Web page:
- Notarial, Brokerage and Legal Fees. These additional fees vary widely depending on the characteristics of a particular transaction.
What are common terms of commercial leases and are there regulatory controls on the terms of leases?
Landlord/tenant law for commercial leases in Mexico provides for the following general terms:
- Lease agreements are governed by Civil Codes; however, parties may freely discuss and set forth terms and conditions to regulate the landlord/tenant relationship, except for specific statutory rights that cannot be waived or amended to protect tenant’s interests (i.e. rent reductions for inability to use the leased premises due to force majeure or acts of God).
- Security deposits between 1 and 3 months of rent are customary in commercial leases in order to secure tenant’s obligations under the lease agreement.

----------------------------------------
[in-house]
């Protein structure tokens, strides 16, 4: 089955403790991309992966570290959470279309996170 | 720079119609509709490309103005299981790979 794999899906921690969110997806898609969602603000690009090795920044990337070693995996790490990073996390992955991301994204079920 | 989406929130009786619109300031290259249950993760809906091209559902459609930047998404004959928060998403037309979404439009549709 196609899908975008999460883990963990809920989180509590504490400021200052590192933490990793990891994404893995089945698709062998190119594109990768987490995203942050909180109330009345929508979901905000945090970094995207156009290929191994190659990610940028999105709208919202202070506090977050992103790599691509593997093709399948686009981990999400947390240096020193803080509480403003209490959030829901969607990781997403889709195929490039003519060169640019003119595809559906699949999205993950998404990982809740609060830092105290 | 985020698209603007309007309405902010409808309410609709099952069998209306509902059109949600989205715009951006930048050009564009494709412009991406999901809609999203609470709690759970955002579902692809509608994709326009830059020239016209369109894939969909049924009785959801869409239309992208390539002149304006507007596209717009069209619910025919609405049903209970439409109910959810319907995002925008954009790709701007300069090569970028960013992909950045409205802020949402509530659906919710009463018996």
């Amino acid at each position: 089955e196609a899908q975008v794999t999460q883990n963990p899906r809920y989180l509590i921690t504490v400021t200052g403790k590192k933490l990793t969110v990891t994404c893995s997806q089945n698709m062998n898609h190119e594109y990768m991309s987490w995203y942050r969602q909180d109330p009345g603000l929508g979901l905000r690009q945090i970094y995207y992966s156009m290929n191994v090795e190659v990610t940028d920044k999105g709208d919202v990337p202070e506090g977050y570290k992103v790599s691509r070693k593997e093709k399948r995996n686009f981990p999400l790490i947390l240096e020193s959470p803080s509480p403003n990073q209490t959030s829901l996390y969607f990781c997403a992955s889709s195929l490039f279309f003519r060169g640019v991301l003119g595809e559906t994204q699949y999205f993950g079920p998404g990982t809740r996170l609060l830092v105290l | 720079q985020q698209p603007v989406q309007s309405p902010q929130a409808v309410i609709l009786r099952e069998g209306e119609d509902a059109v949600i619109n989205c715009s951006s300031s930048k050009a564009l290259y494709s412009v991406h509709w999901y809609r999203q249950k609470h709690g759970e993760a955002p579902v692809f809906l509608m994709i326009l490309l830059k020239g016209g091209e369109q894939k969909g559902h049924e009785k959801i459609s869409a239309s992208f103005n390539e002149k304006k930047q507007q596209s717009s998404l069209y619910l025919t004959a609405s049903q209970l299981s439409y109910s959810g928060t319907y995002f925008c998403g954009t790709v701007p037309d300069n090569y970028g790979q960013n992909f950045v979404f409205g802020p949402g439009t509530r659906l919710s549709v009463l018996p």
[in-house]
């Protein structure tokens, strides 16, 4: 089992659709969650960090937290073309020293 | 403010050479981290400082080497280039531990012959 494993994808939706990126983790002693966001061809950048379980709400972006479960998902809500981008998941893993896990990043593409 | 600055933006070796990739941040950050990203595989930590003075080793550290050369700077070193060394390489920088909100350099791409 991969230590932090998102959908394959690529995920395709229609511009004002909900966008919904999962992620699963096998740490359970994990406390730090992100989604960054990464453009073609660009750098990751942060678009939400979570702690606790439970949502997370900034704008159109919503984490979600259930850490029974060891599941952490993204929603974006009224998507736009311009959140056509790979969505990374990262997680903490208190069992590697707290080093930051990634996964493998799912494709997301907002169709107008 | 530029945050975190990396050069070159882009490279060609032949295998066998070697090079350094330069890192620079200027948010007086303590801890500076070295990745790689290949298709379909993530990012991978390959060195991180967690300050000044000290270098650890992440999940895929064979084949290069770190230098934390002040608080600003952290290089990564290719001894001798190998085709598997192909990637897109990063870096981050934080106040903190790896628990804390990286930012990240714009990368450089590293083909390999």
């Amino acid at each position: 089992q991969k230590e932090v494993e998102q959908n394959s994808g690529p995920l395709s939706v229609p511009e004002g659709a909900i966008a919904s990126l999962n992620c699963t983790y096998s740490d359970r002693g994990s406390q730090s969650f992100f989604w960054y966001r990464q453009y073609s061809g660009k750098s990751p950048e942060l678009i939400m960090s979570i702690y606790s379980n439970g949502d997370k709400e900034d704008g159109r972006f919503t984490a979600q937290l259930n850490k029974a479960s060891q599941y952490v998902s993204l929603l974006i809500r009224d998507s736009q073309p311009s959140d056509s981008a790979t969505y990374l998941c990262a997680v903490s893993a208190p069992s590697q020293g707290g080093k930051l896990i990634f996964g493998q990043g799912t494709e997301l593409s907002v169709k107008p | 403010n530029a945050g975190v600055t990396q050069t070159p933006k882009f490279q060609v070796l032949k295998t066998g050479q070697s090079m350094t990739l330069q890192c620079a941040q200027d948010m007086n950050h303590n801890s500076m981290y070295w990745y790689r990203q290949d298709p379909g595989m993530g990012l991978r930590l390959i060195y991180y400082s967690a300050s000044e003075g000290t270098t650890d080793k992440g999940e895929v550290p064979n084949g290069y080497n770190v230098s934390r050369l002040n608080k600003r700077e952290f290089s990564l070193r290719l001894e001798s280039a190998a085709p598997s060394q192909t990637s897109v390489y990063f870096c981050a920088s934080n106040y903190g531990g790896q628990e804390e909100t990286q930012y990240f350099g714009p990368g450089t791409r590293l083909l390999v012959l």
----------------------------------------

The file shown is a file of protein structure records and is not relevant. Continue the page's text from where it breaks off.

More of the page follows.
- Landlords usually require a guaranty to secure compliance with the lease agreement’s obligations, particularly timely payment of rent. The guaranty is often provided by surety bonds or corporate guaranties from tenant’s parent companies.
- Tenants have the right of first refusal in case landlord decides to convey the real property to any third parties. This right may be waived in the lease agreement and such waiver is customary in commercial leases.
- Generally, rent is fixed according to a specific amount negotiated by the parties; however, some commercial leases may adopt a variable formula to compute rent based on tenant’s turnover and other variable factors, depending on the purpose of the leased premises. Rent is also usually indexed from year to year.
- Eviction procedures generally take longer than in other jurisdictions because the landlord/tenant laws tend to protect tenant interests. In the event of default under the lease agreement, landlord has the right to initiate the eviction procedure, but tenant is entitled to raise a defence that may delay the eviction procedure.